Applying Open Hypermedia to Audio

David DeRoure, Steven Blackburn, Lee Oades, Jonathan Read, Neil Ridgway
Multimedia Research Group
Department of Electronics and Computer Science
University of Southampton
Southampton SO17 1BJ, UK
Tel: +44 (0)1703 592418
E-mail: {dder, sgb97r, lro96r, jnr95r, cnhr}

We describe a set of tools to support navigational hypermedia linking within audio ('branching audio') and between media types including audio. We have adopted an open hypermedia approach, with a component-based architecture, and aim to be compliant with the emerging Open Hypermedia Protocol (OHP). Content-based navigation is supported and we have focused on speech and musical content for our case studies. Although our investigation concentrates on audio, many of the techniques are generic and therefore applicable to other temporal media.

KEYWORDS: Open hypermedia, content-based navigation, Open Hypermedia Protocol (OHP), branching audio.

The open hypermedia approach is well established but there is little experience of its application to temporal media. We have built a set of prototype audio tools to demonstrate and explore the issues involved in applying the principles of open hypermedia to audio, and we extend our treatment to include content-based navigation. The prototype tools were demonstrated at ACM Multimedia 1997 in Seattle.

The design of our tools has been driven by a number of scenarios, two of which are described in the following section. This is followed by an overview of the tools, discussion of experiences and our plans for future work.

Perhaps the most familiar opportunity for links within audio ('branching audio') or video occurs in structured presentations. For example, lectures, documentaries or meetings, which typically commence with an overview. When playing back a recording links can be made available from within the overview to the corresponding sections of the presentation.

We are exploring this scenario through recordings of meetings held using conferencing facilities such as the MBONE tools, providing a source of structured multimedia content which users wish to navigate. We are also assisting historical researchers working with speeches, such as those of Winston Churchill. Here the particular requirement is for a close coupling between the digital audio and the text transcripts, and for finding occurrences of similar phrases by content-based navigation based on text.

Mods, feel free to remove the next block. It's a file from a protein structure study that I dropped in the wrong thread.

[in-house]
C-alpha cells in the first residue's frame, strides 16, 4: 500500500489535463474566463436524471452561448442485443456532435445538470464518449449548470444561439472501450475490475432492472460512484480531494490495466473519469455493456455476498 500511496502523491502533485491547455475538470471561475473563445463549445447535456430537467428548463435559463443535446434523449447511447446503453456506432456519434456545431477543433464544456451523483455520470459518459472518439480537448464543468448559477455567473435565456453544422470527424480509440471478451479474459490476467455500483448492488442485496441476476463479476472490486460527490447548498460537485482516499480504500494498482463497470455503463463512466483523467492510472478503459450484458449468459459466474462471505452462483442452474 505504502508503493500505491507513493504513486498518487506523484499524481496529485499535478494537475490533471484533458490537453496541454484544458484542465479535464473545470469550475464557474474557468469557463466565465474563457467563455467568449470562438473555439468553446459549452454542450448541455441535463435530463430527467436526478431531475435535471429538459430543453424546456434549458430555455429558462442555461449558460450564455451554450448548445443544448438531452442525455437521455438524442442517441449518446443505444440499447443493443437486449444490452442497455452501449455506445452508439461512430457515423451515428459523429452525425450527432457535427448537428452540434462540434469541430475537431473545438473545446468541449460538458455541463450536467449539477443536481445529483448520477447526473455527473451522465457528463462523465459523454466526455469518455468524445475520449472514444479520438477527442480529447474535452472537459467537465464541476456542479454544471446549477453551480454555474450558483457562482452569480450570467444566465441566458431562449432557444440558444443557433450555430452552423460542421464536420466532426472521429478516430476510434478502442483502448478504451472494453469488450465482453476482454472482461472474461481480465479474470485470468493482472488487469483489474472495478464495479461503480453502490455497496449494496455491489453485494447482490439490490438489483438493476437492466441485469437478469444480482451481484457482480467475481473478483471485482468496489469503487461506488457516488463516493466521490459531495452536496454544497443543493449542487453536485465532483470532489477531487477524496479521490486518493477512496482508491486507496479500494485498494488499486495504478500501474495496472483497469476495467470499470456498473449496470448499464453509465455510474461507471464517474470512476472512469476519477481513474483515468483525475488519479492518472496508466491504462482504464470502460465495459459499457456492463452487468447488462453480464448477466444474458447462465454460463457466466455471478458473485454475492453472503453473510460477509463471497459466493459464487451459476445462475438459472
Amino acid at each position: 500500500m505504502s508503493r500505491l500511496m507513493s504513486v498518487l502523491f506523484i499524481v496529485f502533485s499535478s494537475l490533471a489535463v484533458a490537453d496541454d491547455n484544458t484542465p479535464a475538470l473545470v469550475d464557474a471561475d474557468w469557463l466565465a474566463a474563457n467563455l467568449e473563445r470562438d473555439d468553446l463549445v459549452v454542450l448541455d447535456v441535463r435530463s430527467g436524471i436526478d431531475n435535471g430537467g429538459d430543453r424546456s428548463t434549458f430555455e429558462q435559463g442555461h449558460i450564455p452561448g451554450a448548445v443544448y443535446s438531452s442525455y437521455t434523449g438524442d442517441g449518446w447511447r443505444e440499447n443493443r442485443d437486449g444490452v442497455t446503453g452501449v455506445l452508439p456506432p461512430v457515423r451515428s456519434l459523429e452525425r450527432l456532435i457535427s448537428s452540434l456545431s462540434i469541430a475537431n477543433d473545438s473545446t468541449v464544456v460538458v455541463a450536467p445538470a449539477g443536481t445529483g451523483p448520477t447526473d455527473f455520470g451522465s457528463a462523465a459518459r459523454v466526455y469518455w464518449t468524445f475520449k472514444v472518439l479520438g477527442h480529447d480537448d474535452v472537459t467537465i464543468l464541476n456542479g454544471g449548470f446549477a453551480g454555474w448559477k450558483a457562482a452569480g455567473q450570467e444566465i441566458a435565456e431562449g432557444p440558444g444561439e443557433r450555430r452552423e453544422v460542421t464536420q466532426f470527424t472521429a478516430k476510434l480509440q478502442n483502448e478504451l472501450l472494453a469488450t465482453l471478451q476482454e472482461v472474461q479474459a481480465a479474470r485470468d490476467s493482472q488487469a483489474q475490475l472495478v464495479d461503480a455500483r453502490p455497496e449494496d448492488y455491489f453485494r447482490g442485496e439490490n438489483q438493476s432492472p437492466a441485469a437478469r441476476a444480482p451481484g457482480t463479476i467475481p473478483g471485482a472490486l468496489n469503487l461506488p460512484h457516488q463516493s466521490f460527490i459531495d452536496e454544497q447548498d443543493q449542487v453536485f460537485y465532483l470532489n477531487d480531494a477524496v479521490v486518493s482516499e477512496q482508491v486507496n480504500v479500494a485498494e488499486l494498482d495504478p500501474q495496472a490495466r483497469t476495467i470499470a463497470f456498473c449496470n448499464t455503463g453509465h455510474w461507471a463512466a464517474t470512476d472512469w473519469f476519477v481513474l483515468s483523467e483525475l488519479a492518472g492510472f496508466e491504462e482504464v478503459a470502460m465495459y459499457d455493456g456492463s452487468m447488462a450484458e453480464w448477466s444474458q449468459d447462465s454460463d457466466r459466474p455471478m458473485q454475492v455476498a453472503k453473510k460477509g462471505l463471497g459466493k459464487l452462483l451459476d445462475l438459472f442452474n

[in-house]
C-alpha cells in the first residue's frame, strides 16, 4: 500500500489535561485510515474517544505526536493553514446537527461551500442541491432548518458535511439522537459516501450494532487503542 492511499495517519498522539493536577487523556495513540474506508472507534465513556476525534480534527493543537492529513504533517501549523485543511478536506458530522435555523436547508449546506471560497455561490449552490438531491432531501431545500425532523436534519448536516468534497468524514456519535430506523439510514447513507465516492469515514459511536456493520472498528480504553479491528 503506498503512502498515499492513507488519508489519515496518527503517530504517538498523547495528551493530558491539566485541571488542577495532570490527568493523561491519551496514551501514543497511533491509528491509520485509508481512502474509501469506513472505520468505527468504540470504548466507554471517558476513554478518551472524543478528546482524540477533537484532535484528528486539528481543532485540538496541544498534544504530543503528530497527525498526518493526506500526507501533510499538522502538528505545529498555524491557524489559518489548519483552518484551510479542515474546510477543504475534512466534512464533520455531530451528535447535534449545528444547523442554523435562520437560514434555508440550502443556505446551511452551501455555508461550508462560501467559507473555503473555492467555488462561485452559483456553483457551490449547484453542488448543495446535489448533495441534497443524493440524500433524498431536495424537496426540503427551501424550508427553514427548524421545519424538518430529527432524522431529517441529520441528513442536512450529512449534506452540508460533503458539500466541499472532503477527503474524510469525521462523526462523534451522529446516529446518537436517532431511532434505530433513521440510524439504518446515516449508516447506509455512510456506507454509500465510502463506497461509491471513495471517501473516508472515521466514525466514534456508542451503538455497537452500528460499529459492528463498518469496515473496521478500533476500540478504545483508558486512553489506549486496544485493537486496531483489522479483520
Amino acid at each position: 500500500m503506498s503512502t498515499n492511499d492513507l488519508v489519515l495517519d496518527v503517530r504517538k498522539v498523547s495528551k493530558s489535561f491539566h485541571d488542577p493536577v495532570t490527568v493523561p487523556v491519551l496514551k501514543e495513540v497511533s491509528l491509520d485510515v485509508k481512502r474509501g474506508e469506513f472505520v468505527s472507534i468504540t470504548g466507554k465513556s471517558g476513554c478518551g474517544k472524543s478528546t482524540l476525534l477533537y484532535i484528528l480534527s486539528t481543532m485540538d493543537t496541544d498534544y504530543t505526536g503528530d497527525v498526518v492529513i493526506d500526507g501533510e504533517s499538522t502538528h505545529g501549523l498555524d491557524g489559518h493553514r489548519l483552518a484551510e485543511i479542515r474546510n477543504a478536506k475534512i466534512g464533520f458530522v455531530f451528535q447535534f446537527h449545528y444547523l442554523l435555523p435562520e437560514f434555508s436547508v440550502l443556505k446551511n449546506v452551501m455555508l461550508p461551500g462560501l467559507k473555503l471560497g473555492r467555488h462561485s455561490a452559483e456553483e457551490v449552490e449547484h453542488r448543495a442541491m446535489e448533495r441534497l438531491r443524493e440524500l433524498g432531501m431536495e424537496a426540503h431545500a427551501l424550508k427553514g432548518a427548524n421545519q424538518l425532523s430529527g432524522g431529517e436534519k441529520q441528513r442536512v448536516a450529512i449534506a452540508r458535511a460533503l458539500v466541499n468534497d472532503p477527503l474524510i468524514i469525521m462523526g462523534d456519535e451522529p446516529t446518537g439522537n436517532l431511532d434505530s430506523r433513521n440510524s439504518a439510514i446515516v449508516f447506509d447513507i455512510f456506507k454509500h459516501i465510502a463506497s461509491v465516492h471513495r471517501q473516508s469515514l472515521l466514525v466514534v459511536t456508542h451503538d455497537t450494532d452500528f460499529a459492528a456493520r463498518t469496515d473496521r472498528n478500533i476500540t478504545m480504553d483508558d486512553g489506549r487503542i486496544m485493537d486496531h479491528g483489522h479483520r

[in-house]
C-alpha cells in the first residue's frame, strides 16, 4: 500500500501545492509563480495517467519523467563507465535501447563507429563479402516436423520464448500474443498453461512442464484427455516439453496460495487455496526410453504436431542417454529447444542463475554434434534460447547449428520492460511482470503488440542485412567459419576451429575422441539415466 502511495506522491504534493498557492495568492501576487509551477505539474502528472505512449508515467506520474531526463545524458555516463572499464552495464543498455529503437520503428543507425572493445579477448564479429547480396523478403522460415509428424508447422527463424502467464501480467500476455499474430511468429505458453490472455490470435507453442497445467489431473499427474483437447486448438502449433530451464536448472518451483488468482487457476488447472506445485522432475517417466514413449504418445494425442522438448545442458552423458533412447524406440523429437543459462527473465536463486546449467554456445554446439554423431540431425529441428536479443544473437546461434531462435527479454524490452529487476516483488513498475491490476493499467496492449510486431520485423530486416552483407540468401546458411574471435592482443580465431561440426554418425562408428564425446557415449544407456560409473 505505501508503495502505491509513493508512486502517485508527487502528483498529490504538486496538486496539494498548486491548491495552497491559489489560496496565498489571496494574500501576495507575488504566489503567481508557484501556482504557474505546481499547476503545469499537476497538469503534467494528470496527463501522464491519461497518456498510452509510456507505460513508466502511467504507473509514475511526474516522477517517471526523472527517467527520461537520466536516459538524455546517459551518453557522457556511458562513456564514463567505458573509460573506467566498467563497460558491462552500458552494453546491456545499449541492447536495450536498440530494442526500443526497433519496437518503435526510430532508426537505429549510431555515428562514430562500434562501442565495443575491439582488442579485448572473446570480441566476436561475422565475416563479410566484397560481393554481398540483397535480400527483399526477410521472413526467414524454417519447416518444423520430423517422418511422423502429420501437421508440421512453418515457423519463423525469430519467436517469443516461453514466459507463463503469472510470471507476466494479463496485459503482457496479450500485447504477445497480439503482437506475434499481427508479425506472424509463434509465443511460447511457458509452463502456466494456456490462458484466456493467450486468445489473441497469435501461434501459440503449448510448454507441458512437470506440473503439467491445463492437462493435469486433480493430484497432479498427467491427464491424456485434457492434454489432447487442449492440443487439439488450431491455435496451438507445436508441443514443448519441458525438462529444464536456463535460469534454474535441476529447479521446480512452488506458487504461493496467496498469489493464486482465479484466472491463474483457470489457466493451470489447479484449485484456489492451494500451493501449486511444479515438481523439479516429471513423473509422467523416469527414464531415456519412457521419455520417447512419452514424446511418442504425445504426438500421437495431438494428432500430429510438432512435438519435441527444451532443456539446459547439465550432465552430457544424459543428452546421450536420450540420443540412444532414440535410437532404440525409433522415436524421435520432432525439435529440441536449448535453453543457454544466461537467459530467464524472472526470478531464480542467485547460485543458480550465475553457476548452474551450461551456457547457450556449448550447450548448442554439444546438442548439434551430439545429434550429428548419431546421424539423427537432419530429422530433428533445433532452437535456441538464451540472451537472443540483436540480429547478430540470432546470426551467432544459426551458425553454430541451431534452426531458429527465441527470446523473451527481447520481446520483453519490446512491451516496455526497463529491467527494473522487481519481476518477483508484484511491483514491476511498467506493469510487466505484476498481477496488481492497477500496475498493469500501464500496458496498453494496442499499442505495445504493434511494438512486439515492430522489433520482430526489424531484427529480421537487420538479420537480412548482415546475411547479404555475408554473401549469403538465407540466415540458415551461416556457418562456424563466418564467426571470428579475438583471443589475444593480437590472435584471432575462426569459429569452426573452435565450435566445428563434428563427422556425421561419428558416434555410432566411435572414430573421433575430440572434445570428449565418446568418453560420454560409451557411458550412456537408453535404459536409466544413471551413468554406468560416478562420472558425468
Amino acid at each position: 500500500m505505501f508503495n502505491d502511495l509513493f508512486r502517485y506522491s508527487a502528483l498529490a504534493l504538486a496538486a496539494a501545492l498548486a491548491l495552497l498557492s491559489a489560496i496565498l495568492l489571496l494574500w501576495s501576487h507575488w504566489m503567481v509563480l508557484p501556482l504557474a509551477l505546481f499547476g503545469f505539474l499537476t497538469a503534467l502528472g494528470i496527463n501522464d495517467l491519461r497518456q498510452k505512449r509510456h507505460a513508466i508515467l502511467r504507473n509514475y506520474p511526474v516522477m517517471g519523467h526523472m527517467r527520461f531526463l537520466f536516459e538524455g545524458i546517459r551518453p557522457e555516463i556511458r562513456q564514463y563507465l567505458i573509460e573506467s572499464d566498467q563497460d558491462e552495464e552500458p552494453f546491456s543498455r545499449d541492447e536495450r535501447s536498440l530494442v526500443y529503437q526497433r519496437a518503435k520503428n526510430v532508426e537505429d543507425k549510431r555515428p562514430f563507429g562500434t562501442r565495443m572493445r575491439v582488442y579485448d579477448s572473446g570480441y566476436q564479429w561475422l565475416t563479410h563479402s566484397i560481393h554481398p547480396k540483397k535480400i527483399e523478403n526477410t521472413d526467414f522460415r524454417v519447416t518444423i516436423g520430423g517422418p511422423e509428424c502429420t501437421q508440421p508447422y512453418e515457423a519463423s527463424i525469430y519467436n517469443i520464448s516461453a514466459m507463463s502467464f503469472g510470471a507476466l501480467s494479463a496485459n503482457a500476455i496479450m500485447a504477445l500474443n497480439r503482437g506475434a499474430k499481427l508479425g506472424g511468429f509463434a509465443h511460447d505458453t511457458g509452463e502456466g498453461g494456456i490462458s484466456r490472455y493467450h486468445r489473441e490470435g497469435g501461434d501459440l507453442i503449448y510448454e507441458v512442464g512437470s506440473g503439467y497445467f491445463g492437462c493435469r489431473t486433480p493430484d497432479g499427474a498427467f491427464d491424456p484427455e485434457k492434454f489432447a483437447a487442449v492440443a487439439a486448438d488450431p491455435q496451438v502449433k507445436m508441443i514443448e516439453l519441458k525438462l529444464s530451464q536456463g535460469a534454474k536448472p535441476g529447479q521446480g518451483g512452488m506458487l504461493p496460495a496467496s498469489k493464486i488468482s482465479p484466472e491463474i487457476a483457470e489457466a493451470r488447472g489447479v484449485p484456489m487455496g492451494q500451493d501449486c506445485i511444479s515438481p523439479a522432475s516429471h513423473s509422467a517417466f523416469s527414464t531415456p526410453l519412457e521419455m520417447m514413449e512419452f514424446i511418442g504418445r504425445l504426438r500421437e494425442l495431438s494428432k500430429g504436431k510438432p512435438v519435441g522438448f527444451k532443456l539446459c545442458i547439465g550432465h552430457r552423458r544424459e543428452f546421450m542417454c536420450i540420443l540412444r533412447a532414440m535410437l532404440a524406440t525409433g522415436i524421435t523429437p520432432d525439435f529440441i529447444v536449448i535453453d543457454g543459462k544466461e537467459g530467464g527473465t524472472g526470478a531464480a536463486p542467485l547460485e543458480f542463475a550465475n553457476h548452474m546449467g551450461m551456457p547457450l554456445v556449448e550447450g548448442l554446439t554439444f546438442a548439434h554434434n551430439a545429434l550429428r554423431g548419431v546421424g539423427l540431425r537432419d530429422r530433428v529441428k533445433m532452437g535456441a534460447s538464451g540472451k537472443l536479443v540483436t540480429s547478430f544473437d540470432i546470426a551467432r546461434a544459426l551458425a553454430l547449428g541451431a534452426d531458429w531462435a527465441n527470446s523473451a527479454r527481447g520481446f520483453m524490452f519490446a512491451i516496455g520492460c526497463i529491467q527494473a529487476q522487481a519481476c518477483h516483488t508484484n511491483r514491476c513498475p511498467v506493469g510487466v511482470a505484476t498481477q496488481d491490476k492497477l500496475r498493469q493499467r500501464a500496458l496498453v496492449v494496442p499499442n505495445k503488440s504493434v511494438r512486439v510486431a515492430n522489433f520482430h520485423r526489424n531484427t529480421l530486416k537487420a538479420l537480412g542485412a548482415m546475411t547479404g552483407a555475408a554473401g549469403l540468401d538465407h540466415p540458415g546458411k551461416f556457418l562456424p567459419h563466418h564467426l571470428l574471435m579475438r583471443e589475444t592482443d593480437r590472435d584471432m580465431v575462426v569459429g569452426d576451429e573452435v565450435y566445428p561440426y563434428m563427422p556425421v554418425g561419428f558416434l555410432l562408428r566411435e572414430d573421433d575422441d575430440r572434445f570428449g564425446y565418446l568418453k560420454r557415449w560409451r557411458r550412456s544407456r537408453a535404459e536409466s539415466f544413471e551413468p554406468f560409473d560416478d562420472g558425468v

Our second scenario involves musical content. Interaction with musical structure usually occurs in the composition, production and publishing of music and is perhaps less familiar to the average end user. Where multiple versions of a performance are required, our approach is to treat each as an alternative view on the performance; i.e. structure is 'first class'. Content based navigation has a role in facilitating the authoring of these structures, and plays a part in delivery for use by musical researchers and educators.

In addition to the techniques adopted with speech, we have employed the MIDI format as a useful abstraction of musical performance for our investigation: it is closely associated with a digital audio representation via time-stamps and position pointers. We can abstract pitch contours [3, 5] to facilitate various matching operations, and we can convert digital audio to MIDI by pitch tracking.

These scenarios raise a number of research issues. Presentations, such as a radio documentary, can be viewed as a guided tour through a branching structure, and by default this tour is 'pushed' as a stream; we propose that the user could interact in order to follow different routes. A close coupling is required between different media (e.g. audio and MIDI) and, together with structural and external links, the associations need to be preserved through conversion between media types (e.g. synthesis) and format conversion within a type (e.g. downsampling and compression). Audio information delivered as a stream may be transient.

We have developed a suite of tools to implement the scenarios. Tools included in the suite are:

Link Manager. This component receives source endpoints from the other tools and resolves them using the link service (e.g. a local linkbase, or a remote OHP service), presenting available links to the user via an appropriate interface component.

Link Player. This is a general purpose media player (essentially a wrapper for the OS multimedia capabilities) which can send source endpoint information to the Link Manager, automatically or as a result of user interaction.